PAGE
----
In a hospital where children are often admitted for infectious diseases, washrooms are not properly maintained.
The washrooms at the Indira Gandhi Institute of Child Health (IGICH) in Jayanagar stink and are dirty. Patients and their guardians hesitate to use them.
A constant stench deters visitors from using the washrooms. One common washroom is shared by at least two wards with around six to eight beds each. The second-floor washroom has one shower stall with a tap that is constantly running. In the absence of a bucket, the water flows out of the stall and onto the floor of the washroom. One large open trash bin is kept in each washroom and only changed at a specified time. Sometimes, a packed garbage bag is left on the floor of the washroom.
Sabia’s (name changed) son is scheduled for surgery at IGICH in a few days. Since she arrived that morning, she has been avoiding going to the washroom due to its unhygienic condition and the unpleasant smell. As this is a children’s hospital, she had expected it to be clean. Additionally, the number of patients getting treated for infections at her son’s ward is bothering her. “There are several children getting treated for infections in the ward. So the washroom is supposed to be clean,” says Sabia.
Toilets are classified as “high-risk areas” by guidelines provided by the Ministry of Health and Family Welfare. High-risk areas should be cleaned once every two hours with proper disinfection.
Shabana is a part of the cleaning crew at IGICH. She says that the bathrooms are cleaned three times a day. Different staff is responsible each time. Shabana is in charge of the afternoon shift.
Having stayed at the hospital for over two weeks, Ayesha Bipin, another patient’s mother, sympathizes with the hospital staff. She found them cleaning the bathrooms often but because of a large number of people using them, she understands their difficulty. Her daughter, 12, had been released after her leg operation. She was readmitted when an infection was discovered in her recovering leg.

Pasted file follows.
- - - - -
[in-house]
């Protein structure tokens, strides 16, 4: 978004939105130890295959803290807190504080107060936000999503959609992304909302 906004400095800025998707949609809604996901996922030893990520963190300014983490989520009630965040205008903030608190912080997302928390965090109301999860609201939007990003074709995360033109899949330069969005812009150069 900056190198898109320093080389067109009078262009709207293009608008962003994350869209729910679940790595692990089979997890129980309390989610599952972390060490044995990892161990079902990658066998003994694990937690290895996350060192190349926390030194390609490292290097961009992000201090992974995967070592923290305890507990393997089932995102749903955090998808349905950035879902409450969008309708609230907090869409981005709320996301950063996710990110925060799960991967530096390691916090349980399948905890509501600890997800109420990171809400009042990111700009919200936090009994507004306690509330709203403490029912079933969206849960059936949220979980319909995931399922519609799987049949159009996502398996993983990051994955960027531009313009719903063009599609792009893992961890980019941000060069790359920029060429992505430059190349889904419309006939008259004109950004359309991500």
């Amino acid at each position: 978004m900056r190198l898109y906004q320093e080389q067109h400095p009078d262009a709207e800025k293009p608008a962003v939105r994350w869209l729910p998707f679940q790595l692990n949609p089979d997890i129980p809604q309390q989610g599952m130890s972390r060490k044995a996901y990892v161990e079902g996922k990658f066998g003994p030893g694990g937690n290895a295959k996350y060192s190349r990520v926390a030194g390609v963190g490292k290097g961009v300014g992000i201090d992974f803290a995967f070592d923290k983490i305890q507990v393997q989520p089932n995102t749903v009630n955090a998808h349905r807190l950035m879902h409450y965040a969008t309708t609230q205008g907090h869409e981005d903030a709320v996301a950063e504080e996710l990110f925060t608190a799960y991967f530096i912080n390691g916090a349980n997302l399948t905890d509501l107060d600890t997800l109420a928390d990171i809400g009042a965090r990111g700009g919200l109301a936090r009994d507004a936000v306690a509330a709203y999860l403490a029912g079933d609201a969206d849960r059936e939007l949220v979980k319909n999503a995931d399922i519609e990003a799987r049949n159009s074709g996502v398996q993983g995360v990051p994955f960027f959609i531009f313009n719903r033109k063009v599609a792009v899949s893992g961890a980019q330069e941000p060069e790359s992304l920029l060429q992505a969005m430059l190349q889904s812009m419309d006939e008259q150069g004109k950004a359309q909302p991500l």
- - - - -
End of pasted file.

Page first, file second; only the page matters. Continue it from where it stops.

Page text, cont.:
The Clinical Establishment Act states that hospitals are supposed to provide “appropriate hygiene and sanitation” and “regular cleaning of all areas with disinfectant.”
Indira Gandhi Institute of Child Health is a government children’s hospital. It implements several government schemes such as the Jyothi Sanjeevini Scheme. Children are often admitted here for infectious diseases.
Vaibhav Agavane, Public Health Researcher at the Institute of Public Health (IPH) said, “The major risk from unhygienic washrooms is to catch an infection by using it. Many bacteria and viruses thrive in unhygienic conditions. Using such washrooms poses a risk to catch an infection such as urinary tract infection.”
6 thoughts on “Dirty toilets put kids in hospital at risk”
The utmost duty of a hospital is to maintain sanitation in and around hospital. The piece clearly highlights the ignorant behaviour of hospitals towards sanitation.
Consequences of not maintaining hygiene is seen here. Amazing article!!!